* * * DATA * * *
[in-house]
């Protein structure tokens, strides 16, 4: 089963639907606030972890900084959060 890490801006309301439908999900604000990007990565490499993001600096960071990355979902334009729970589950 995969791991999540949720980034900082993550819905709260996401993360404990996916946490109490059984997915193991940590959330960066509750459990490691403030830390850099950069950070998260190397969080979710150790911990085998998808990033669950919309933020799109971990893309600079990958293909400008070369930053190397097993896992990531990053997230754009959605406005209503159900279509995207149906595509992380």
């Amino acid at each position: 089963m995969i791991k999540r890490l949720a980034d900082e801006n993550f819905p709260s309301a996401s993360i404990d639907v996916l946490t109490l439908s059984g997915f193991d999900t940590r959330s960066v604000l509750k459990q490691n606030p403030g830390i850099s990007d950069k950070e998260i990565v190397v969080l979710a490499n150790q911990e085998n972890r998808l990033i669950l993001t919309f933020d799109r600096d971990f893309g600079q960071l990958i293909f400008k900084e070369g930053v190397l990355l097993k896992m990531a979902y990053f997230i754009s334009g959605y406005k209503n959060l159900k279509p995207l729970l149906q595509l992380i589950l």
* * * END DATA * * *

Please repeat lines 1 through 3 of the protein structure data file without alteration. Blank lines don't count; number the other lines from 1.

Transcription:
[in-house]
């Protein structure tokens, strides 16, 4: 089963639907606030972890900084959060 890490801006309301439908999900604000990007990565490499993001600096960071990355979902334009729970589950 995969791991999540949720980034900082993550819905709260996401993360404990996916946490109490059984997915193991940590959330960066509750459990490691403030830390850099950069950070998260190397969080979710150790911990085998998808990033669950919309933020799109971990893309600079990958293909400008070369930053190397097993896992990531990053997230754009959605406005209503159900279509995207149906595509992380």
């Amino acid at each position: 089963m995969i791991k999540r890490l949720a980034d900082e801006n993550f819905p709260s309301a996401s993360i404990d639907v996916l946490t109490l439908s059984g997915f193991d999900t940590r959330s960066v604000l509750k459990q490691n606030p403030g830390i850099s990007d950069k950070e998260i990565v190397v969080l979710a490499n150790q911990e085998n972890r998808l990033i669950l993001t919309f933020d799109r600096d971990f893309g600079q960071l990958i293909f400008k900084e070369g930053v190397l990355l097993k896992m990531a979902y990053f997230i754009s334009g959605y406005k209503n959060l159900k279509p995207l729970l149906q595509l992380i589950l």